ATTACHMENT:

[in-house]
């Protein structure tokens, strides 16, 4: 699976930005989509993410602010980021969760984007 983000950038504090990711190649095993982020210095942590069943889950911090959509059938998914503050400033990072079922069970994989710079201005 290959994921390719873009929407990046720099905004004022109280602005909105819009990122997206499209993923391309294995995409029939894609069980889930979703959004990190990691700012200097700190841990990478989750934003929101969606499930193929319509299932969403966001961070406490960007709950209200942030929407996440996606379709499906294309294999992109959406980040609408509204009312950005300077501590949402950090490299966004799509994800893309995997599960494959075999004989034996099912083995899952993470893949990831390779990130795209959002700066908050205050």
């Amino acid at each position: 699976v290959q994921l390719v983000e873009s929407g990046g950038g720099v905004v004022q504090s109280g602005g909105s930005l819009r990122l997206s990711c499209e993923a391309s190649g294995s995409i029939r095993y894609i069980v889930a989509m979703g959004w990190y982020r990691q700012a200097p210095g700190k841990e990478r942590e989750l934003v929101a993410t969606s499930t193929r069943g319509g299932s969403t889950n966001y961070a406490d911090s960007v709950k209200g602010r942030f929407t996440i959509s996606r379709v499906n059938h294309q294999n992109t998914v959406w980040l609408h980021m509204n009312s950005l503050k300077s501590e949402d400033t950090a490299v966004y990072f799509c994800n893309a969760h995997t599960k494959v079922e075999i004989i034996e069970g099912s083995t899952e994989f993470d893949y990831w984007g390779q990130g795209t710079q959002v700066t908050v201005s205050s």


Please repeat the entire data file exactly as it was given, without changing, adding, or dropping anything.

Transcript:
[in-house]
């Protein structure tokens, strides 16, 4: 699976930005989509993410602010980021969760984007 983000950038504090990711190649095993982020210095942590069943889950911090959509059938998914503050400033990072079922069970994989710079201005 290959994921390719873009929407990046720099905004004022109280602005909105819009990122997206499209993923391309294995995409029939894609069980889930979703959004990190990691700012200097700190841990990478989750934003929101969606499930193929319509299932969403966001961070406490960007709950209200942030929407996440996606379709499906294309294999992109959406980040609408509204009312950005300077501590949402950090490299966004799509994800893309995997599960494959075999004989034996099912083995899952993470893949990831390779990130795209959002700066908050205050």
């Amino acid at each position: 699976v290959q994921l390719v983000e873009s929407g990046g950038g720099v905004v004022q504090s109280g602005g909105s930005l819009r990122l997206s990711c499209e993923a391309s190649g294995s995409i029939r095993y894609i069980v889930a989509m979703g959004w990190y982020r990691q700012a200097p210095g700190k841990e990478r942590e989750l934003v929101a993410t969606s499930t193929r069943g319509g299932s969403t889950n966001y961070a406490d911090s960007v709950k209200g602010r942030f929407t996440i959509s996606r379709v499906n059938h294309q294999n992109t998914v959406w980040l609408h980021m509204n009312s950005l503050k300077s501590e949402d400033t950090a490299v966004y990072f799509c994800n893309a969760h995997t599960k494959v079922e075999i004989i034996e069970g099912s083995t899952e994989f993470d893949y990831w984007g390779q990130g795209t710079q959002v700066t908050v201005s205050s």